11
December
2018
|
18:58
Europe/Amsterdam

How you move shows how you make up your mind

Research on decision-making shows making up your mind is a continuous, ongoing process linked to physical movement.

By KATIE WILLIS

You’re standing at a vending machine, ready to punch in the code to get your snack. Even as your hand moves toward the keypad, your brain is still deciding what to do, still in the middle of choosing as your hand touches the keys.

“When we make a decision, we're really choosing between several concrete plans of action and not abstract ideas,” explained Nathan Wispinski, a PhD student in neuroscience.

Want to make better decisions? Slow down.

You’ll make better decisions if you give yourself more time, according to Nathan Wispinski, a PhD student in neuroscience.

“One way you can make better decisions is to wait a bit longer,” he said. “That might be a way in which everyday decisions can be improved. It could be as little as a tenth of a second.”

“Your brain is planning the necessary actions to execute all potential decisions. In fact, you’re still deciding when you move, and we can see that because of how you move.”

Wispinski, co-supervised by Anthony Singhal and Craig Chapman, is examining the link between decision-making and action.

“How we move gives us a lot of clues into how people make decisions,” Wispinski explained. “For example, decisive choices tend to be a straight movement in one direction. But if we aren’t sure, the physical route we take might curve or hesitate. We can use that as an index of the preferences revealed in a movement as it is evolving.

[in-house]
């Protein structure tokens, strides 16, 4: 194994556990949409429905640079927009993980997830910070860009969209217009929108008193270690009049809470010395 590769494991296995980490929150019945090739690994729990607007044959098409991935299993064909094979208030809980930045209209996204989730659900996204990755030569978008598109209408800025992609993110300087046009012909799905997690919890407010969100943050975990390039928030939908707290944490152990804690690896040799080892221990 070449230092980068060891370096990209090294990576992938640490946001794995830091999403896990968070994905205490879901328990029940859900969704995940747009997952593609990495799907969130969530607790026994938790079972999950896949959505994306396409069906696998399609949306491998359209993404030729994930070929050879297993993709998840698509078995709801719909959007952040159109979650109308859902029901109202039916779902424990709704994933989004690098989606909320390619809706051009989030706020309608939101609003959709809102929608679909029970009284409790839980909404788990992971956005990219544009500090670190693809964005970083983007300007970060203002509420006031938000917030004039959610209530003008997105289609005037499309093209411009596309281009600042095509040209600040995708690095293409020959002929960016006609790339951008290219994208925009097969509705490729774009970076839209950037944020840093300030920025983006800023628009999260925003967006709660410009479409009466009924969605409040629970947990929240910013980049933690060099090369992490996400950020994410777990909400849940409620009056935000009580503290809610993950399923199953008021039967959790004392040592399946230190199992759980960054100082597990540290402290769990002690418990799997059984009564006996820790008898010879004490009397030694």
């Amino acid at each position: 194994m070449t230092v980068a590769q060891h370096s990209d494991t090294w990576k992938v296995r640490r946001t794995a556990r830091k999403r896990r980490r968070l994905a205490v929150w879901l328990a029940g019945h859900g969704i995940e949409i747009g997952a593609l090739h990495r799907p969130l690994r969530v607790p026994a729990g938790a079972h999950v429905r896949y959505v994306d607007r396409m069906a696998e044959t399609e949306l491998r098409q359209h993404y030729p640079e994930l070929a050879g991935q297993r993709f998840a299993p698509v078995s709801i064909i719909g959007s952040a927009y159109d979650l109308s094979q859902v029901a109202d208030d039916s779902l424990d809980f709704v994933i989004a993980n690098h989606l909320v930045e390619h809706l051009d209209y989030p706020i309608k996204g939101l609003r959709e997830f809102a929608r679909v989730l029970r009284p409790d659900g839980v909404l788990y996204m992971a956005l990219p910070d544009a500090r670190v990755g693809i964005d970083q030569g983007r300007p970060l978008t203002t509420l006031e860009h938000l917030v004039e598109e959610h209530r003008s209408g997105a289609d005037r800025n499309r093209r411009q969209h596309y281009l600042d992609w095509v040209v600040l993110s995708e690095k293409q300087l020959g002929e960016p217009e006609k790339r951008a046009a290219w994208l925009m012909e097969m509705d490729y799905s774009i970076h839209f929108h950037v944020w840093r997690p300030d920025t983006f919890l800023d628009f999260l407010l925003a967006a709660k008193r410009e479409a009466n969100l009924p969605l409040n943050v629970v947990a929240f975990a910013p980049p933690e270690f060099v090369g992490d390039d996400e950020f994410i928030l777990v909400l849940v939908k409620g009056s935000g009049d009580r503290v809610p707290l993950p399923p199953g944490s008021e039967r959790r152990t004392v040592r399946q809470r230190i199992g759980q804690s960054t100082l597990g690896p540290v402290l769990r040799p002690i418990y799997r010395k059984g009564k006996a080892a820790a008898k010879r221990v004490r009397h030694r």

In the lab, he monitors participants’ physical movements when they select between two objects, as well as measuring brain activity through EEG machines.

“Using this process, we can begin to identify which equations the brain uses to make these types of decisions,” he said. “If we can identify these equations, we can develop targeted therapies and interventions for people who have disordered decision-making.”

Compulsive gambling behaviour is an example of a disordered decision-making process that is impulsive, perseverative and ineffective.

“If we understand exactly what is going wrong, we will be better able to intervene,” said Wispinski.

The study, “Models, Movements, and Minds: Bridging the Gap Between Decision Making and Action,” is published in The Year in Cognitive Neuroscience.

Wispinski’s research is funded by the Natural Sciences and Engineering Research Council Alexander Graham Bell Canada Graduate Scholarship and by a graduate student scholarship from the Alberta Gambling Research Institute.